Abstract.

Triadic closure describes the tendency for new friendships to form between individuals who already have friends in common. It has been argued heuristically that the triadic closure effect can lead to bistability in the formation of large-scale social interaction networks. Here, depending on the initial state and the transient dynamics, the system may evolve towards either of two long-time states. In this work, we propose and study a hierarchy of network evolution models that incorporate triadic closure, building on the work of Grindrod, Higham, and Parsons [Internet Math., 8 (2012), pp. 402–423]. We use a chemical kinetics framework, paying careful attention to the reaction rate scaling with respect to the system size. In a macroscale regime, we show rigorously that a bimodal steady state distribution is admitted. This behavior corresponds to the existence of two distinct stable fixed points in a deterministic mean-field ODE. The macroscale model is also seen to capture an apparent metastability property of the microscale system. Computational simulations are used to support the analysis.

Keywords

  1. birth and death processes
  2. graph
  3. Langevin equation
  4. mean field
  5. metastability
  6. stochastic simulation algorithm

MSC codes

  1. 91D30
  2. 91C20
  3. 65C20

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Information & Authors

Information

Published In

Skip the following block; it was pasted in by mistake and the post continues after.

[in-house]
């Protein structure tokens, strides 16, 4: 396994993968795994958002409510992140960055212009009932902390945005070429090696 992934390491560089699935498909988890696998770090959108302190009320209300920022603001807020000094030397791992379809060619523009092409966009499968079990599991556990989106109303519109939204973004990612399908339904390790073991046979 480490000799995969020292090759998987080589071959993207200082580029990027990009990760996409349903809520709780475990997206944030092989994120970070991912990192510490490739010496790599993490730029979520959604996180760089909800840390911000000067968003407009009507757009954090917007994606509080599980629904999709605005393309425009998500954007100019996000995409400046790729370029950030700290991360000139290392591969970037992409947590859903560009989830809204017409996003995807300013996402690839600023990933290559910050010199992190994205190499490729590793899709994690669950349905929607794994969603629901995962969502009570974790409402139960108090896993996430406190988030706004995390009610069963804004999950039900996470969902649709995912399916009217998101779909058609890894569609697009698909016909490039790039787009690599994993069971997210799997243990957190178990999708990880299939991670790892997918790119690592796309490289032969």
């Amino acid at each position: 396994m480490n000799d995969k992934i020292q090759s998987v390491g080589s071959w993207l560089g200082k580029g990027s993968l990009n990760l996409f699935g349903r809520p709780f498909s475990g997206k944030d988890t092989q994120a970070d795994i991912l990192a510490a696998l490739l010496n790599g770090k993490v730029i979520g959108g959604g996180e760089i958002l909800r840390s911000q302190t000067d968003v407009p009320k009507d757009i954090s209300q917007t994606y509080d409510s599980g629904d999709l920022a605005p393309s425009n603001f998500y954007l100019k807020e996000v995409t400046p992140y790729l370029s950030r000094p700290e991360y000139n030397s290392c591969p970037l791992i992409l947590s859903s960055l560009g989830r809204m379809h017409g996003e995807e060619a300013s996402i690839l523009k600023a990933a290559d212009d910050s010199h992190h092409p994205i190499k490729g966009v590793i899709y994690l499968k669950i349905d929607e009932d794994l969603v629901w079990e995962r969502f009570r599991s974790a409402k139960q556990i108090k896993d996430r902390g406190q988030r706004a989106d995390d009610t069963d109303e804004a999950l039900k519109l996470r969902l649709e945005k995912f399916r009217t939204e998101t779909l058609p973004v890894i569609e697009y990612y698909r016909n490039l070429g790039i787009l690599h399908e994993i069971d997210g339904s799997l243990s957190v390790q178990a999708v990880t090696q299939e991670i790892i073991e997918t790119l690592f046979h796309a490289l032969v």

cover image Multiscale Modeling & Simulation
Multiscale Modeling & Simulation
Pages: 1394 - 1410
ISSN (online): 1540-3467

History

Submitted: 22 November 2021
Accepted: 8 July 2022
Published online: 5 December 2022

Keywords

  1. birth and death processes
  2. graph
  3. Langevin equation
  4. mean field
  5. metastability
  6. stochastic simulation algorithm

MSC codes

  1. 91D30
  2. 91C20
  3. 65C20

Authors

Affiliations

Stefano Di Giovacchino
Department of Engineering and Computer Science and Mathematics, University of L’Aquila, L’Aquila, 67100 Italy.
Desmond J. Higham
School of Mathematics, University of Edinburgh, Edinburgh, EH9 3FD United Kingdom.
School of Mathematics, University of Edinburgh, Edinburgh, EH9 3FD United Kingdom.

Funding Information

GNCS-INDAM project
Leverhulme Trust: RF/2020-310
The work of the first author was supported by the GNCS-INDAM project and by the PRIN2017-MIUR project 2017JYCLSF “Structure preserving approximation of evolutionary problems.” The work of the second author was supported by the Engineering and Physical Sciences Research Council under grants EP/P020720/1 and EP/V015605/1. The work of the third author was supported by the Leverhulme Trust (RF/2020-310) and the Engineering and Physical Sciences Research Council under grant EP/V006177/1.

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